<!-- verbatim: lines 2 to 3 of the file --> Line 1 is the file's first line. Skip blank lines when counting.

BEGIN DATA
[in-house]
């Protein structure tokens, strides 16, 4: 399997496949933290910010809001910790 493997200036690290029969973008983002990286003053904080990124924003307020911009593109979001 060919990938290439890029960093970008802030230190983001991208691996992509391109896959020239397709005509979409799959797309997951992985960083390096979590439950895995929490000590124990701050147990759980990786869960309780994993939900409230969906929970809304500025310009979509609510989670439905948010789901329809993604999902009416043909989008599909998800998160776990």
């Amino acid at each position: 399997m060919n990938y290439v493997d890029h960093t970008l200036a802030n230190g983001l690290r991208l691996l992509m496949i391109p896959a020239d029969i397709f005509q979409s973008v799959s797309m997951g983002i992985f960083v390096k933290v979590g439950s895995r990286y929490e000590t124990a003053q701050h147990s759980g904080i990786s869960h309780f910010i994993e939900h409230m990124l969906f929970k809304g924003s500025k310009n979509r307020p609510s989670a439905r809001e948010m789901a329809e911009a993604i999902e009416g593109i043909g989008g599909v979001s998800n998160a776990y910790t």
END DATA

């Protein structure tokens, strides 16, 4: 399997496949933290910010809001910790 493997200036690290029969973008983002990286003053904080990124924003307020911009593109979001 060919990938290439890029960093970008802030230190983001991208691996992509391109896959020239397709005509979409799959797309997951992985960083390096979590439950895995929490000590124990701050147990759980990786869960309780994993939900409230969906929970809304500025310009979509609510989670439905948010789901329809993604999902009416043909989008599909998800998160776990």
């Amino acid at each position: 399997m060919n990938y290439v493997d890029h960093t970008l200036a802030n230190g983001l690290r991208l691996l992509m496949i391109p896959a020239d029969i397709f005509q979409s973008v799959s797309m997951g983002i992985f960083v390096k933290v979590g439950s895995r990286y929490e000590t124990a003053q701050h147990s759980g904080i990786s869960h309780f910010i994993e939900h409230m990124l969906f929970k809304g924003s500025k310009n979509r307020p609510s989670a439905r809001e948010m789901a329809e911009a993604i999902e009416g593109i043909g989008g599909v979001s998800n998160a776990y910790t």